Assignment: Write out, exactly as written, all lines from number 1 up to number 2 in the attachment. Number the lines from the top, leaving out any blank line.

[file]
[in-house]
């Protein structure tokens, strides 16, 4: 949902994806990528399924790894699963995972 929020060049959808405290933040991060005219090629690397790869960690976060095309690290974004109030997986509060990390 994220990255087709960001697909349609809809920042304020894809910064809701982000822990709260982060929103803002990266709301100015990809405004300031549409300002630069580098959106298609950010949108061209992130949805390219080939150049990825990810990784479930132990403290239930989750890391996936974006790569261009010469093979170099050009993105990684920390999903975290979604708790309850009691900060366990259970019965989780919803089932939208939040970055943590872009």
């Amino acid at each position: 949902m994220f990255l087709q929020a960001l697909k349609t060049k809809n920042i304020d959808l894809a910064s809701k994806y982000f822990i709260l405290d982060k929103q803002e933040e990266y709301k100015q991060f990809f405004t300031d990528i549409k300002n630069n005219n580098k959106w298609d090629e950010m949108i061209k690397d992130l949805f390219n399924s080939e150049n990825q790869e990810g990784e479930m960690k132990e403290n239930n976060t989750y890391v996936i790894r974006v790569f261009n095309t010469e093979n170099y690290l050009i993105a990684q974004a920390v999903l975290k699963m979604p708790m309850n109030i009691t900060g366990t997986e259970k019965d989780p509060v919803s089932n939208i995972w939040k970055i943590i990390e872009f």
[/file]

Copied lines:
[in-house]
């Protein structure tokens, strides 16, 4: 949902994806990528399924790894699963995972 929020060049959808405290933040991060005219090629690397790869960690976060095309690290974004109030997986509060990390 994220990255087709960001697909349609809809920042304020894809910064809701982000822990709260982060929103803002990266709301100015990809405004300031549409300002630069580098959106298609950010949108061209992130949805390219080939150049990825990810990784479930132990403290239930989750890391996936974006790569261009010469093979170099050009993105990684920390999903975290979604708790309850009691900060366990259970019965989780919803089932939208939040970055943590872009």